A new model of financial collaboration may be emerging between married and long-term committed couples, according to a study by LPL Financial.

A recent survey of 1,000 mass affluent investors uncovered a statistic that startled researchers: 75% of men said they wanted their spouse or partner to take more a more responsible role with their joint money.

Marisa Fox-Foley, a senior vice president at LPL Financial, a firm dedicated to helping planners grow their entrepreneurial businesses, reported the findings in her firm’s study during the Women Advisors Forum today in Huntington Beach, Calif.

“Couples rely on each other as the primary source of advice, as the primary litmus test, in making financial decisions,” Fox-Foley said.

She told the gathering that, just in the past five years, she has seen a new kind of true collaboration emerging, both for opposite- and same-sex couples nationwide.

“The recession coupled with the incredible increase of purchasing power of women, and the increase in women starting businesses, has created a sea change in the way that couples need to collaborate.”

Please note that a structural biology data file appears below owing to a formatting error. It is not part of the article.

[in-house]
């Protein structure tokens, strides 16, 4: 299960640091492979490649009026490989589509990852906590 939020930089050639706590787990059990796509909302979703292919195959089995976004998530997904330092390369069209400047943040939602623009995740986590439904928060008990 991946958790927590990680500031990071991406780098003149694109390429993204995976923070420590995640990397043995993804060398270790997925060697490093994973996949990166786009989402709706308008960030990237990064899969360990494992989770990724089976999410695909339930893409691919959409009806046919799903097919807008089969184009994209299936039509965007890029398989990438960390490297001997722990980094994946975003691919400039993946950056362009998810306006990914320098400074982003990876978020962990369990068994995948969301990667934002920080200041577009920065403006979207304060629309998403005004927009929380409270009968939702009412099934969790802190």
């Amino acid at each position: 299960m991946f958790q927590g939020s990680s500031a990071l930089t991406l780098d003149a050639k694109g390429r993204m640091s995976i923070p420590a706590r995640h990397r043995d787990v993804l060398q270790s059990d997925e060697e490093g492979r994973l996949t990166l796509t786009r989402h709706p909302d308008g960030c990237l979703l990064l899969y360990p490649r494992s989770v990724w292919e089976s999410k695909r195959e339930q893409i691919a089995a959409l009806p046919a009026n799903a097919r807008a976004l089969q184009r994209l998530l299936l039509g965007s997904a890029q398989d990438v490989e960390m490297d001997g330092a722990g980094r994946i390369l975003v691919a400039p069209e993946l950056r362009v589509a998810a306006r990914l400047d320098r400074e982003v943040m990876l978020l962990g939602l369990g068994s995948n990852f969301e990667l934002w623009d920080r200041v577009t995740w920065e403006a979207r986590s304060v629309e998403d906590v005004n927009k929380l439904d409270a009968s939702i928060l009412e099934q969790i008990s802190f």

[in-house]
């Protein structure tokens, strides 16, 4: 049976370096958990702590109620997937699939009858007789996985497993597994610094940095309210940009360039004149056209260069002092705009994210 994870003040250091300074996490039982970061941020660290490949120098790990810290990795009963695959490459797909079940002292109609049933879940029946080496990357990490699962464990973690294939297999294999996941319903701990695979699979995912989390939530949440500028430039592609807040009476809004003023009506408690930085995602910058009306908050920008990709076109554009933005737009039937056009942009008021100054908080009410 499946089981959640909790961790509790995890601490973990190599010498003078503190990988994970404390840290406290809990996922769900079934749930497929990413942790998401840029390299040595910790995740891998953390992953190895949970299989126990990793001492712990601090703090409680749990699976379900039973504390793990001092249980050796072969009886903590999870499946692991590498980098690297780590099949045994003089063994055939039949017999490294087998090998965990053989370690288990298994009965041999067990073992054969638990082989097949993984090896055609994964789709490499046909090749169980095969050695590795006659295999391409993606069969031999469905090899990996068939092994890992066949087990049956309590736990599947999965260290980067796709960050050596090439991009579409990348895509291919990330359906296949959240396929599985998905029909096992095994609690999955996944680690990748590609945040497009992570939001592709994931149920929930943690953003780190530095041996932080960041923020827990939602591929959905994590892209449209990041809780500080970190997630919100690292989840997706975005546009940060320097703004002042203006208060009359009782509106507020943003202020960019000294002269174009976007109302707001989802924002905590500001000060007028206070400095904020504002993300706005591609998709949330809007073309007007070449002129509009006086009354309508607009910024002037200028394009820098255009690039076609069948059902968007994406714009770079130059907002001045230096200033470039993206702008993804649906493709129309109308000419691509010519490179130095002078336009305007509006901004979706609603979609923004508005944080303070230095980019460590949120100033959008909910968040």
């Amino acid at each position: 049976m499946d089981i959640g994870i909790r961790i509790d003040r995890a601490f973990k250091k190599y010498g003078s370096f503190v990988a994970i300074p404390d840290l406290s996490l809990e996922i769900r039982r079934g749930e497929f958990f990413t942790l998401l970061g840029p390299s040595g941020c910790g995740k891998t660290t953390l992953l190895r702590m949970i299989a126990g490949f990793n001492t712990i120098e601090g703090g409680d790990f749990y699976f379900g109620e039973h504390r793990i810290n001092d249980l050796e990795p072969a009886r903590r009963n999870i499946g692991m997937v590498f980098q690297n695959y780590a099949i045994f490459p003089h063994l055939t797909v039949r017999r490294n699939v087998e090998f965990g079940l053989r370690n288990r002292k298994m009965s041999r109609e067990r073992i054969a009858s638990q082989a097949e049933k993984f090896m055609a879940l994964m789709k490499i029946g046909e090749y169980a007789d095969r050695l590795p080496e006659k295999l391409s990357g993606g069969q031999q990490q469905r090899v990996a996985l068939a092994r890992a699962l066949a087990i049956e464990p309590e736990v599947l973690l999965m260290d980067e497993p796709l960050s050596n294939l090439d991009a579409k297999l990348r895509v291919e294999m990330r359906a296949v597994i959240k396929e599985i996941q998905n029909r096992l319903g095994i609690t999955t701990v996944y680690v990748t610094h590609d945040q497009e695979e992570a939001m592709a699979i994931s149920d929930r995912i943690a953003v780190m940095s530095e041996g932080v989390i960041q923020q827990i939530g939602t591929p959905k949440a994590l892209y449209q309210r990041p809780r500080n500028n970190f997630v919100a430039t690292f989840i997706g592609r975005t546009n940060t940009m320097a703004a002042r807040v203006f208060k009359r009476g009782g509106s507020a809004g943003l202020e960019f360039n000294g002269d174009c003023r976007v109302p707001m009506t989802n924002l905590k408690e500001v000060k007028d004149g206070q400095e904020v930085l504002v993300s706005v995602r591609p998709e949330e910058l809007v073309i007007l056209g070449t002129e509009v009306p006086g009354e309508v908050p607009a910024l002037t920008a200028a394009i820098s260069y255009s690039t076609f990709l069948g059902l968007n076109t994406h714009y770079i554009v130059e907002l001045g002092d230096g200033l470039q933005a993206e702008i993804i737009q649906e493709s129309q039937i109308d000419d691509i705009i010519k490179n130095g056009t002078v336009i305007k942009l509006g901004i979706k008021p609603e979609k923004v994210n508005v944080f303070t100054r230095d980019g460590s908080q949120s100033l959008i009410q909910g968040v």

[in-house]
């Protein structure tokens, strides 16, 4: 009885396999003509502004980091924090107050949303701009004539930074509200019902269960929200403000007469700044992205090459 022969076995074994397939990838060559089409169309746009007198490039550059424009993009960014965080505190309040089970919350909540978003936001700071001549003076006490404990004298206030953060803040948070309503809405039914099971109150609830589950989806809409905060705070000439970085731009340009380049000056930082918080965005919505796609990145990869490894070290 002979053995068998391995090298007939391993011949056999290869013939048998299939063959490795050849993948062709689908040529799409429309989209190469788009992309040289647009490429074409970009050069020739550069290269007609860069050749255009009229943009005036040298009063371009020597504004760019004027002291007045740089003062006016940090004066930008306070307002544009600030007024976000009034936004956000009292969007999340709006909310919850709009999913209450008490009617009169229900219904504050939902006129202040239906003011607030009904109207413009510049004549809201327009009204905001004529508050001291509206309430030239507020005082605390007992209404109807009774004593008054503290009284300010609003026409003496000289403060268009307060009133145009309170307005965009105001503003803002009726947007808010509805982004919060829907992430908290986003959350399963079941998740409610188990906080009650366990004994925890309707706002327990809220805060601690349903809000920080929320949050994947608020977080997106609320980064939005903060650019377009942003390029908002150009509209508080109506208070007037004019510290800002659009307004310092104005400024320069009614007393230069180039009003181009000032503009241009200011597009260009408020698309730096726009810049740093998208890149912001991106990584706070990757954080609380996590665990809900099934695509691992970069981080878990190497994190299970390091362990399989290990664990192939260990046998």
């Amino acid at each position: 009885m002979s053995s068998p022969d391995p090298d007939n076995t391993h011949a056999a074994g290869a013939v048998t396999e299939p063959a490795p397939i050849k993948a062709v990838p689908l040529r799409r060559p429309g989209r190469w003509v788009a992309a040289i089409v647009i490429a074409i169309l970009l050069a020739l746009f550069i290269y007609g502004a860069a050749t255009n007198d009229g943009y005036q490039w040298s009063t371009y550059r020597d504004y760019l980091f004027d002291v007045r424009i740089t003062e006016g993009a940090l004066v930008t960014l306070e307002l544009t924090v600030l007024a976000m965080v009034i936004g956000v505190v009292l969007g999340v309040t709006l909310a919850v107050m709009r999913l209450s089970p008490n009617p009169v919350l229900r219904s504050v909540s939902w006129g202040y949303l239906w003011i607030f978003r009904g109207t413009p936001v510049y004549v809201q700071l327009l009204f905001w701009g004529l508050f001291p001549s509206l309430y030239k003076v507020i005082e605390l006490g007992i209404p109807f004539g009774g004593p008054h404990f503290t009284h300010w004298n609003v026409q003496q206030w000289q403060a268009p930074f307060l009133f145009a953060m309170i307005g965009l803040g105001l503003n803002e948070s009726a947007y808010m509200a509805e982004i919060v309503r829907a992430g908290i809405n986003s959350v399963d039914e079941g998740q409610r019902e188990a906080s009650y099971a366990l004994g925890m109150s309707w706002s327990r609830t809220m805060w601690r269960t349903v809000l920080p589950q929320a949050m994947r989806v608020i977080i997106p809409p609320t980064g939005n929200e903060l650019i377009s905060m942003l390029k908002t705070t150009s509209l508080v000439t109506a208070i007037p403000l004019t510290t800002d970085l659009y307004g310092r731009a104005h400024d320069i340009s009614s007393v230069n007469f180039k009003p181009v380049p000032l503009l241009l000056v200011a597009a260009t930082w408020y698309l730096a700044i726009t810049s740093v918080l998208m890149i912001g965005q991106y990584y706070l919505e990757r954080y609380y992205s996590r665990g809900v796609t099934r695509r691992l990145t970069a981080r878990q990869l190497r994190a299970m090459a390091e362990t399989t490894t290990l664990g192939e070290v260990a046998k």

However, she added, the financial advising profession has not caught up with this shift.

At a recent meeting of advisors her company supports, she said she asked, “How many of you have women clients?” After just 10 hands shot up, she then asked, “How many of you have couples who are clients?” This time, more than 90% of hands shot up, laying bare a disconnect among advisors who have failed to recognize a strong desire and need within their own client bases. A majority of women polled in the same survey said that they themselves want to take a more active role in their financial lives.

“So I think we’ve got an incredible opportunity in this room to really reframe and reshape the way we deal with the female investor base.” Despite the lagging perception in the industry, she said, “women are not a niche market.”